The 10 Best Gun Books
A Gun In Every Hand And A Turkey In Every Pot
Some of the ornate designs either on the exterior of a firearm or more deeply woven into its design are incredible to behold.
Enter any good museum, and you’re sure to find a section devoted to the materials of human warfare.
If you live in the US, you’re well familiar with the exalted place that guns hold in our culture. Collectors and hunters abound in the interior states, as well as along the coasts, albeit in smaller numbers. Even the people that advocate for restrictions on the sales and possession of firearms, by nature of their advocacy, often have guns on the brain.
You really have to look no further than the American entertainment industry to see the influence of guns and gun violence at work. Hollywood sets the standard for global cinema, and brilliant international filmmakers like Jean-Luc Godard and Wong Kar-Wai have made careers, in part, by adopting the gun-slinging icons of American cinema into their own milieu. The former once said, "All you need to make a movie is a girl and a gun." Within the US, guns have always been at home in our entertainment. During the enforcement of the Hollywood motion picture production codes in the early years of the industry, filmmakers operated under the weight of a great many restrictions, but guns remained an integral part of storytelling.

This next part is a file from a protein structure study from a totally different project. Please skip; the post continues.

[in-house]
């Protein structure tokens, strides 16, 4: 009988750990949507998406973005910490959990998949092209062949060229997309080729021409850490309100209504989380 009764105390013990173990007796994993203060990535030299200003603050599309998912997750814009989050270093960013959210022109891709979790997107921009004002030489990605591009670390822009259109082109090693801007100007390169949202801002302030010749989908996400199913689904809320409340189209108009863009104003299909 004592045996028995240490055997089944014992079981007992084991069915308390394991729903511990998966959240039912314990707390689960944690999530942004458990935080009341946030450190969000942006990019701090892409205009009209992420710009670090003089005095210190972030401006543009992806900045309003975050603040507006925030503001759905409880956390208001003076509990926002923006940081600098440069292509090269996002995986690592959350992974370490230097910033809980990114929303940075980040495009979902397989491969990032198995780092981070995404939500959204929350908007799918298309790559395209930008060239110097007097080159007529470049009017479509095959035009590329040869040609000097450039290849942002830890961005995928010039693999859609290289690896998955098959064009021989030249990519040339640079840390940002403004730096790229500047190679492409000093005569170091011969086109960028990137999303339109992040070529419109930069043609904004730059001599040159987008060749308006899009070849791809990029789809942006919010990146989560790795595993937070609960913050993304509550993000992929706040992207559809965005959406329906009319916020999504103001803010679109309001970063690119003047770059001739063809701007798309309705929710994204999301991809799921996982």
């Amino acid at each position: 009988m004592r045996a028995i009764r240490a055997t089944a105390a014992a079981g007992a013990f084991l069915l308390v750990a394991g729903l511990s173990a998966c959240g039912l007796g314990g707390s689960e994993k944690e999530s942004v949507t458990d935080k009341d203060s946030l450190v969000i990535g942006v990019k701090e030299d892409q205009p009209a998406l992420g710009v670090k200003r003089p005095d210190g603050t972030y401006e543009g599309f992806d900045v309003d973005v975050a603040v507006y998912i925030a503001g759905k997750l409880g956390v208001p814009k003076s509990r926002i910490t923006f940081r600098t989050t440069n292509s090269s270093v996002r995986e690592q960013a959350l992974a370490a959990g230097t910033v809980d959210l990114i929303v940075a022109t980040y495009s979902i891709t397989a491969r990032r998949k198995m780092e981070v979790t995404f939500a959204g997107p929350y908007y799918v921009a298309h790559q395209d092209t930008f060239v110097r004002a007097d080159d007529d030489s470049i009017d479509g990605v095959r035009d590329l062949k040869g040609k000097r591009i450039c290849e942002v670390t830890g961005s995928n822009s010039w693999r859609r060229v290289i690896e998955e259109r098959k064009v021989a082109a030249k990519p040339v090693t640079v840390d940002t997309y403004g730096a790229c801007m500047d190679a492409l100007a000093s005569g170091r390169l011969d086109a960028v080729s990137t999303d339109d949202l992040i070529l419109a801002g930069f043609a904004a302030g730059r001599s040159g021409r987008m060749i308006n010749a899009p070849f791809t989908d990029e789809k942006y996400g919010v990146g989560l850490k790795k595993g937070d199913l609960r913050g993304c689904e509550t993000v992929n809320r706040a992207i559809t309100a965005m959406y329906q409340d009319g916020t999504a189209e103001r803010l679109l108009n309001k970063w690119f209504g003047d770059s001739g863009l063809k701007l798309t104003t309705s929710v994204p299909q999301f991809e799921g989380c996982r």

Real life doesn't offer any respite. Enter any good museum, and you’re sure to find a section devoted to the materials of human warfare. Our ability to refine the means with which we fight for our freedoms — and occasionally to suppress the freedoms of others — seems to know no bounds. This can make guns seem like frightening, powerful things, which, in many ways, they are.
But guns can also be pieces of art or feats of engineering worthy of genuine respect in the slightest cases, and compete awe in the greatest. Some of the ornate designs either on the exterior of a firearm or more deeply woven into its design are incredible to behold. And the accuracy and power of the most efficient, well-made pieces throughout history could stop you in your tracks (in more ways than one if you’re on the wrong end of the barrel).
If any part of you hesitates to believe how deeply ingrained these tools have become in our culture, I have a challenge for you. Take a small stick that’s roughly shaped like the letter L. Hand it to a young boy around the age of eight and ask him to play with it. I’ll give you one guess as to what his imagination conjures up.
On Which Book To Pull The Trigger?
Given the large role that guns play in our culture, it’s only natural that we’d have a large number of books devoted to them. These tomes cover a wide range of perspectives, from simple market values to intricate, photographic histories. If you’re reading this, then you’re in the market for such a book, and it’s either for you or for someone you know who loves guns. Knowing a little more about their attitude toward guns, as well as their current library of gun books, will help guide you toward making the right choice from the options on our list.